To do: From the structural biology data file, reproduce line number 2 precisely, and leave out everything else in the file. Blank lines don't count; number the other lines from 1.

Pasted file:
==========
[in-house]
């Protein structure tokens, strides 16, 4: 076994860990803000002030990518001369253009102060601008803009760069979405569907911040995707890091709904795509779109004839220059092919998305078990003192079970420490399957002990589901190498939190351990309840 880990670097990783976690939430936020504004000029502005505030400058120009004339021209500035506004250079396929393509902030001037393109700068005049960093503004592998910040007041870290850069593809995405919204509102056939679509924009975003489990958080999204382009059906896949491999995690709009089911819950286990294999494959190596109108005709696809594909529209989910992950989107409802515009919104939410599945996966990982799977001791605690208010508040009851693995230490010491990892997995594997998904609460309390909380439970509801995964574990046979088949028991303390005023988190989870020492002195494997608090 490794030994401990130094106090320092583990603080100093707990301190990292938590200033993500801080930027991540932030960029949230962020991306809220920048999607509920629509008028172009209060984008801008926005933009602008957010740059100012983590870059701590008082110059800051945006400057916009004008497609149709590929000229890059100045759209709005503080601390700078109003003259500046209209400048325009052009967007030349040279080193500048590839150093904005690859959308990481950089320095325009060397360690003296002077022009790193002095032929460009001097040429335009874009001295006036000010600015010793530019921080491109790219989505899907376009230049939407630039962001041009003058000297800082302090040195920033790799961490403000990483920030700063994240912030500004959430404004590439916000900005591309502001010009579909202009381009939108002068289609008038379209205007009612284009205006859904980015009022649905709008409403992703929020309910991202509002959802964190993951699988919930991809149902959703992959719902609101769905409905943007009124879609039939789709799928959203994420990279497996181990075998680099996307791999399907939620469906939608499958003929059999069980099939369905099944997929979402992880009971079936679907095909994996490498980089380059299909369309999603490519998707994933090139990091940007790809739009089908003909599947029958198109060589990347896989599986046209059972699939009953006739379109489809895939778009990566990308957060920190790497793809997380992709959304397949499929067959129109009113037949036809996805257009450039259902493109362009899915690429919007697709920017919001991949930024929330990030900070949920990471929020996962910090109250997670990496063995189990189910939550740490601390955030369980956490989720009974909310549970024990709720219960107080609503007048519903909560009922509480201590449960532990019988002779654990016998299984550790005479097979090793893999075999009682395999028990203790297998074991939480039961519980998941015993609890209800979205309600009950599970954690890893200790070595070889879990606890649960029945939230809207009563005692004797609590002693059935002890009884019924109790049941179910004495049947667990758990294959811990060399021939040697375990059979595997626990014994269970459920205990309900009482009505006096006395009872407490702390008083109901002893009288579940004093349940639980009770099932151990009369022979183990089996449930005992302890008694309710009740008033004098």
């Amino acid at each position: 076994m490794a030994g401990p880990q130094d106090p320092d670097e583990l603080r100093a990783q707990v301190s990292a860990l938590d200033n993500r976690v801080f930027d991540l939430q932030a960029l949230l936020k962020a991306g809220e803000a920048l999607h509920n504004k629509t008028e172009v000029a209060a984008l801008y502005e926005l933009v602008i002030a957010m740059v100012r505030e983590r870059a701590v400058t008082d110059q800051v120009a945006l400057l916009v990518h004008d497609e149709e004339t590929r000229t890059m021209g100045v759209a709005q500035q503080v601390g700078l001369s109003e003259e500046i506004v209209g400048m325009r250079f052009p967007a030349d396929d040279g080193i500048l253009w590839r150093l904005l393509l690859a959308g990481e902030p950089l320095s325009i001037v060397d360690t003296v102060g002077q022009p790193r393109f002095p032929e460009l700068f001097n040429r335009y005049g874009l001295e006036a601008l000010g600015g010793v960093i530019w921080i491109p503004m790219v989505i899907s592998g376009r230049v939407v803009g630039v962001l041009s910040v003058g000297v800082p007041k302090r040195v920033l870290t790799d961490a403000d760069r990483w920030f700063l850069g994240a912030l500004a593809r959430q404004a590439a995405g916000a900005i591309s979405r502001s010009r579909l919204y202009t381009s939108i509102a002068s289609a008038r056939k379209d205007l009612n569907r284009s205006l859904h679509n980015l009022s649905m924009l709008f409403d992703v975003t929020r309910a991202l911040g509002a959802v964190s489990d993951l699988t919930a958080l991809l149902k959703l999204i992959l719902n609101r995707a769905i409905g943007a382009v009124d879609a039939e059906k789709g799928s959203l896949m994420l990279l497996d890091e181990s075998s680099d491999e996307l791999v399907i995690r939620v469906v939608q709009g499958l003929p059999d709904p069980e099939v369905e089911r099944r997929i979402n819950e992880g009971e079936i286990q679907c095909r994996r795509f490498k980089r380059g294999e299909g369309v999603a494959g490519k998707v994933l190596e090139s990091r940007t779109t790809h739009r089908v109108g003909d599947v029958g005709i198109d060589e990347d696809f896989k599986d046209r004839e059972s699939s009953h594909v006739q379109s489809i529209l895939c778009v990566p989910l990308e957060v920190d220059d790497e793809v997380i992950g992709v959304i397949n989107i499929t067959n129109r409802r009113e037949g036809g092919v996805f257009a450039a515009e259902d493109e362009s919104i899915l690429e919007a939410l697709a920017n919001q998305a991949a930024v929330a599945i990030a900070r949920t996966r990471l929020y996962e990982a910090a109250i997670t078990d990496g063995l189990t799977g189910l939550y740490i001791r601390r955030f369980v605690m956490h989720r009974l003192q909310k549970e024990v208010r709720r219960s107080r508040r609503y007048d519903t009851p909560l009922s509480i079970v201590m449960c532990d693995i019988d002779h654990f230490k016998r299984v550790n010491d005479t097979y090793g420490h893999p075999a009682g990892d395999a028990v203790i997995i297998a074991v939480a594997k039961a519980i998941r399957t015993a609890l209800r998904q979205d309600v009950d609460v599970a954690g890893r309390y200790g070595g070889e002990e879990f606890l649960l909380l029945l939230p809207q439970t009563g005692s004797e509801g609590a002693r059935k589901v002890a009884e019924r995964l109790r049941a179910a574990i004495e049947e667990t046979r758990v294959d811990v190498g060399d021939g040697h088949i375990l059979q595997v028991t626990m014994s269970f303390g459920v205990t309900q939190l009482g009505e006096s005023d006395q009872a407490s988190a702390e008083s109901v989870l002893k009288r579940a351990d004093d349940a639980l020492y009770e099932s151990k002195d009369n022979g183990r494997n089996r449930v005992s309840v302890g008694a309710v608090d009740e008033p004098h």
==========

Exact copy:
């Protein structure tokens, strides 16, 4: 076994860990803000002030990518001369253009102060601008803009760069979405569907911040995707890091709904795509779109004839220059092919998305078990003192079970420490399957002990589901190498939190351990309840 880990670097990783976690939430936020504004000029502005505030400058120009004339021209500035506004250079396929393509902030001037393109700068005049960093503004592998910040007041870290850069593809995405919204509102056939679509924009975003489990958080999204382009059906896949491999995690709009089911819950286990294999494959190596109108005709696809594909529209989910992950989107409802515009919104939410599945996966990982799977001791605690208010508040009851693995230490010491990892997995594997998904609460309390909380439970509801995964574990046979088949028991303390005023988190989870020492002195494997608090 490794030994401990130094106090320092583990603080100093707990301190990292938590200033993500801080930027991540932030960029949230962020991306809220920048999607509920629509008028172009209060984008801008926005933009602008957010740059100012983590870059701590008082110059800051945006400057916009004008497609149709590929000229890059100045759209709005503080601390700078109003003259500046209209400048325009052009967007030349040279080193500048590839150093904005690859959308990481950089320095325009060397360690003296002077022009790193002095032929460009001097040429335009874009001295006036000010600015010793530019921080491109790219989505899907376009230049939407630039962001041009003058000297800082302090040195920033790799961490403000990483920030700063994240912030500004959430404004590439916000900005591309502001010009579909202009381009939108002068289609008038379209205007009612284009205006859904980015009022649905709008409403992703929020309910991202509002959802964190993951699988919930991809149902959703992959719902609101769905409905943007009124879609039939789709799928959203994420990279497996181990075998680099996307791999399907939620469906939608499958003929059999069980099939369905099944997929979402992880009971079936679907095909994996490498980089380059299909369309999603490519998707994933090139990091940007790809739009089908003909599947029958198109060589990347896989599986046209059972699939009953006739379109489809895939778009990566990308957060920190790497793809997380992709959304397949499929067959129109009113037949036809996805257009450039259902493109362009899915690429919007697709920017919001991949930024929330990030900070949920990471929020996962910090109250997670990496063995189990189910939550740490601390955030369980956490989720009974909310549970024990709720219960107080609503007048519903909560009922509480201590449960532990019988002779654990016998299984550790005479097979090793893999075999009682395999028990203790297998074991939480039961519980998941015993609890209800979205309600009950599970954690890893200790070595070889879990606890649960029945939230809207009563005692004797609590002693059935002890009884019924109790049941179910004495049947667990758990294959811990060399021939040697375990059979595997626990014994269970459920205990309900009482009505006096006395009872407490702390008083109901002893009288579940004093349940639980009770099932151990009369022979183990089996449930005992302890008694309710009740008033004098």